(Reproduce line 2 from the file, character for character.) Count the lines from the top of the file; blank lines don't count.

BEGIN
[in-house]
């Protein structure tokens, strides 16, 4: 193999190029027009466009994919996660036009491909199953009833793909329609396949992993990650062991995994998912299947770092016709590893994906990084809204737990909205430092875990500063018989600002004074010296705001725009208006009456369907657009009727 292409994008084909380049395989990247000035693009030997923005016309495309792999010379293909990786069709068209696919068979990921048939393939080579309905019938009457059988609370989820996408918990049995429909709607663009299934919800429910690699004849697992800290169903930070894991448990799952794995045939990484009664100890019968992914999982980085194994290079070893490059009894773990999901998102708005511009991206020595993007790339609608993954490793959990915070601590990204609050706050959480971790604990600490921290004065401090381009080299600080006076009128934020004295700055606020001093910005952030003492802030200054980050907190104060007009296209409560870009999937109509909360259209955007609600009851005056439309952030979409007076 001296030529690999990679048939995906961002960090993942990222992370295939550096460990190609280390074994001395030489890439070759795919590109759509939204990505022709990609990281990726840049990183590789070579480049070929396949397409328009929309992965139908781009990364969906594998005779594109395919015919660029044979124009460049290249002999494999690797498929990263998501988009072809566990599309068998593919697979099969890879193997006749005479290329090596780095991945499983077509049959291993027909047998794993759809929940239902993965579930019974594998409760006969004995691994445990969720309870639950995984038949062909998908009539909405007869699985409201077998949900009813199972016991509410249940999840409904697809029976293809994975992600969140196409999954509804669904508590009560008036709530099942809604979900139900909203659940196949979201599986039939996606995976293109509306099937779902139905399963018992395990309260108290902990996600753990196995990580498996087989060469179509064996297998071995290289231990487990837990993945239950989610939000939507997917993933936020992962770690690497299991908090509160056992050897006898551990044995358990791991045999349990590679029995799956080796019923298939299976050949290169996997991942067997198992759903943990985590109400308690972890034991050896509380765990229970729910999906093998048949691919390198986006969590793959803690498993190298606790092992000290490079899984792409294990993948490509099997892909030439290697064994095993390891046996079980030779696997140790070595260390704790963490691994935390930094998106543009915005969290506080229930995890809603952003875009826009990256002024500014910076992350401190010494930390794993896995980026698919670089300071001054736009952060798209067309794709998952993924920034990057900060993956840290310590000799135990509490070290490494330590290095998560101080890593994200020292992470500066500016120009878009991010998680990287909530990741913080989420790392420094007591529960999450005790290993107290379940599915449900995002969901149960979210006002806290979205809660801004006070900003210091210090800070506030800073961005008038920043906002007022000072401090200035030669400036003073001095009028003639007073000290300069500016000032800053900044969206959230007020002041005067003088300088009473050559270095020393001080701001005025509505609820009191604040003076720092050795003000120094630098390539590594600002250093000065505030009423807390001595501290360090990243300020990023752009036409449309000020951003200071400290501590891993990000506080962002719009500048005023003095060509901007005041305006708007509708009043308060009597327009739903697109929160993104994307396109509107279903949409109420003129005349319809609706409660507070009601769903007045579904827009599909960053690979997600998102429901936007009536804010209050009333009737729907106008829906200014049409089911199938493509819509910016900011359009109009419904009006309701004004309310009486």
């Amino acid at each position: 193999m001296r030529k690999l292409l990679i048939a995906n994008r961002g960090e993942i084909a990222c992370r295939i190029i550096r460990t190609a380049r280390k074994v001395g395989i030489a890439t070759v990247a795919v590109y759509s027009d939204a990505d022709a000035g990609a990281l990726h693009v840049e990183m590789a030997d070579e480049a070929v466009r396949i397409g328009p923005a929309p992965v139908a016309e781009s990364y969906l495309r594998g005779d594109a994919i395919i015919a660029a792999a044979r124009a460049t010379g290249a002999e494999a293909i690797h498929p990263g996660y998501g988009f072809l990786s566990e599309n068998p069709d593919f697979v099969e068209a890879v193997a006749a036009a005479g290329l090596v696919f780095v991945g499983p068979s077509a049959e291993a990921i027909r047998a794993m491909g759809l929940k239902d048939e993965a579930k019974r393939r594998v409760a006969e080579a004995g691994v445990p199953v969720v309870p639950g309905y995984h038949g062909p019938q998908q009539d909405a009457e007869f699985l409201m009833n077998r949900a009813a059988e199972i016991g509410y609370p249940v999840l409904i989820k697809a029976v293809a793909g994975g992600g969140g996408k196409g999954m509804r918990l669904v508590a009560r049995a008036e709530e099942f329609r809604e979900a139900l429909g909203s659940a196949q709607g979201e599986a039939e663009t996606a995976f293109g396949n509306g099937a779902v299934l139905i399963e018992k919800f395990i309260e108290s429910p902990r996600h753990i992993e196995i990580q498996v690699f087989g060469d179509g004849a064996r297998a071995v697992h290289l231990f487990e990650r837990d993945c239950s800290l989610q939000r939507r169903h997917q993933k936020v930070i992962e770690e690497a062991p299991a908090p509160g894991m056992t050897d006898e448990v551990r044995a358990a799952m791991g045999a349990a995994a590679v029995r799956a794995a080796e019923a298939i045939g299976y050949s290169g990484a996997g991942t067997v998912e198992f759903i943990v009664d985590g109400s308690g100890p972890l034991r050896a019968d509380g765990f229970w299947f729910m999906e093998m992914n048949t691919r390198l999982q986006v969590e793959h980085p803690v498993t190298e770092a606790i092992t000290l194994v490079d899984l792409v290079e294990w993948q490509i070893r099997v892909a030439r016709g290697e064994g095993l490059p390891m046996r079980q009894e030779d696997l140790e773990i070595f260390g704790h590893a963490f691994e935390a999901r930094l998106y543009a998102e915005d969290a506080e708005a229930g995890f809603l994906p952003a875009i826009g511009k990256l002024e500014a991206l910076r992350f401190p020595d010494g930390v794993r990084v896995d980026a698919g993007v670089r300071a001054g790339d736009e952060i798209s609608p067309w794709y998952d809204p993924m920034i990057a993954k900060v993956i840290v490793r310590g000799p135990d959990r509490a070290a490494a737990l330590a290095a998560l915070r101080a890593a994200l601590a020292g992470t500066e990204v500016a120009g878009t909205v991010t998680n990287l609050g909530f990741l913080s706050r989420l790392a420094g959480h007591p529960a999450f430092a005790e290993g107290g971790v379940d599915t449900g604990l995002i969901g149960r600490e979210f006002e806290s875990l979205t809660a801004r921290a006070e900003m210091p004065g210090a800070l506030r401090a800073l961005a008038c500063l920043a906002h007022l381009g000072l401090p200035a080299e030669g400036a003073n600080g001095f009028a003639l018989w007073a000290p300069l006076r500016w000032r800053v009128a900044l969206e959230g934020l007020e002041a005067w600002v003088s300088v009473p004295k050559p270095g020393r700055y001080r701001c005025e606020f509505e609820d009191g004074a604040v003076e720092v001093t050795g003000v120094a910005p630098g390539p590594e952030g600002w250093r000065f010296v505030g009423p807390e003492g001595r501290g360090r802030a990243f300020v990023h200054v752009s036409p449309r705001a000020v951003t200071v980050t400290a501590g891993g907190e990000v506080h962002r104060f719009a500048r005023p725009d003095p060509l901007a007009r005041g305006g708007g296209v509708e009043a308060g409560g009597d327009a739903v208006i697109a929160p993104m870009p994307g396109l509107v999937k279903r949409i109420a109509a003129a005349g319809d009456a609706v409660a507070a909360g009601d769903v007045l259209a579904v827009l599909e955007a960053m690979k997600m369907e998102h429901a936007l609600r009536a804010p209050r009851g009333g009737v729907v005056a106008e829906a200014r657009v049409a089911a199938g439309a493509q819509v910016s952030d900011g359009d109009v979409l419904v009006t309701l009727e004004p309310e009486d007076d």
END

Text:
């Protein structure tokens, strides 16, 4: 193999190029027009466009994919996660036009491909199953009833793909329609396949992993990650062991995994998912299947770092016709590893994906990084809204737990909205430092875990500063018989600002004074010296705001725009208006009456369907657009009727 292409994008084909380049395989990247000035693009030997923005016309495309792999010379293909990786069709068209696919068979990921048939393939080579309905019938009457059988609370989820996408918990049995429909709607663009299934919800429910690699004849697992800290169903930070894991448990799952794995045939990484009664100890019968992914999982980085194994290079070893490059009894773990999901998102708005511009991206020595993007790339609608993954490793959990915070601590990204609050706050959480971790604990600490921290004065401090381009080299600080006076009128934020004295700055606020001093910005952030003492802030200054980050907190104060007009296209409560870009999937109509909360259209955007609600009851005056439309952030979409007076 001296030529690999990679048939995906961002960090993942990222992370295939550096460990190609280390074994001395030489890439070759795919590109759509939204990505022709990609990281990726840049990183590789070579480049070929396949397409328009929309992965139908781009990364969906594998005779594109395919015919660029044979124009460049290249002999494999690797498929990263998501988009072809566990599309068998593919697979099969890879193997006749005479290329090596780095991945499983077509049959291993027909047998794993759809929940239902993965579930019974594998409760006969004995691994445990969720309870639950995984038949062909998908009539909405007869699985409201077998949900009813199972016991509410249940999840409904697809029976293809994975992600969140196409999954509804669904508590009560008036709530099942809604979900139900909203659940196949979201599986039939996606995976293109509306099937779902139905399963018992395990309260108290902990996600753990196995990580498996087989060469179509064996297998071995290289231990487990837990993945239950989610939000939507997917993933936020992962770690690497299991908090509160056992050897006898551990044995358990791991045999349990590679029995799956080796019923298939299976050949290169996997991942067997198992759903943990985590109400308690972890034991050896509380765990229970729910999906093998048949691919390198986006969590793959803690498993190298606790092992000290490079899984792409294990993948490509099997892909030439290697064994095993390891046996079980030779696997140790070595260390704790963490691994935390930094998106543009915005969290506080229930995890809603952003875009826009990256002024500014910076992350401190010494930390794993896995980026698919670089300071001054736009952060798209067309794709998952993924920034990057900060993956840290310590000799135990509490070290490494330590290095998560101080890593994200020292992470500066500016120009878009991010998680990287909530990741913080989420790392420094007591529960999450005790290993107290379940599915449900995002969901149960979210006002806290979205809660801004006070900003210091210090800070506030800073961005008038920043906002007022000072401090200035030669400036003073001095009028003639007073000290300069500016000032800053900044969206959230007020002041005067003088300088009473050559270095020393001080701001005025509505609820009191604040003076720092050795003000120094630098390539590594600002250093000065505030009423807390001595501290360090990243300020990023752009036409449309000020951003200071400290501590891993990000506080962002719009500048005023003095060509901007005041305006708007509708009043308060009597327009739903697109929160993104994307396109509107279903949409109420003129005349319809609706409660507070009601769903007045579904827009599909960053690979997600998102429901936007009536804010209050009333009737729907106008829906200014049409089911199938493509819509910016900011359009109009419904009006309701004004309310009486």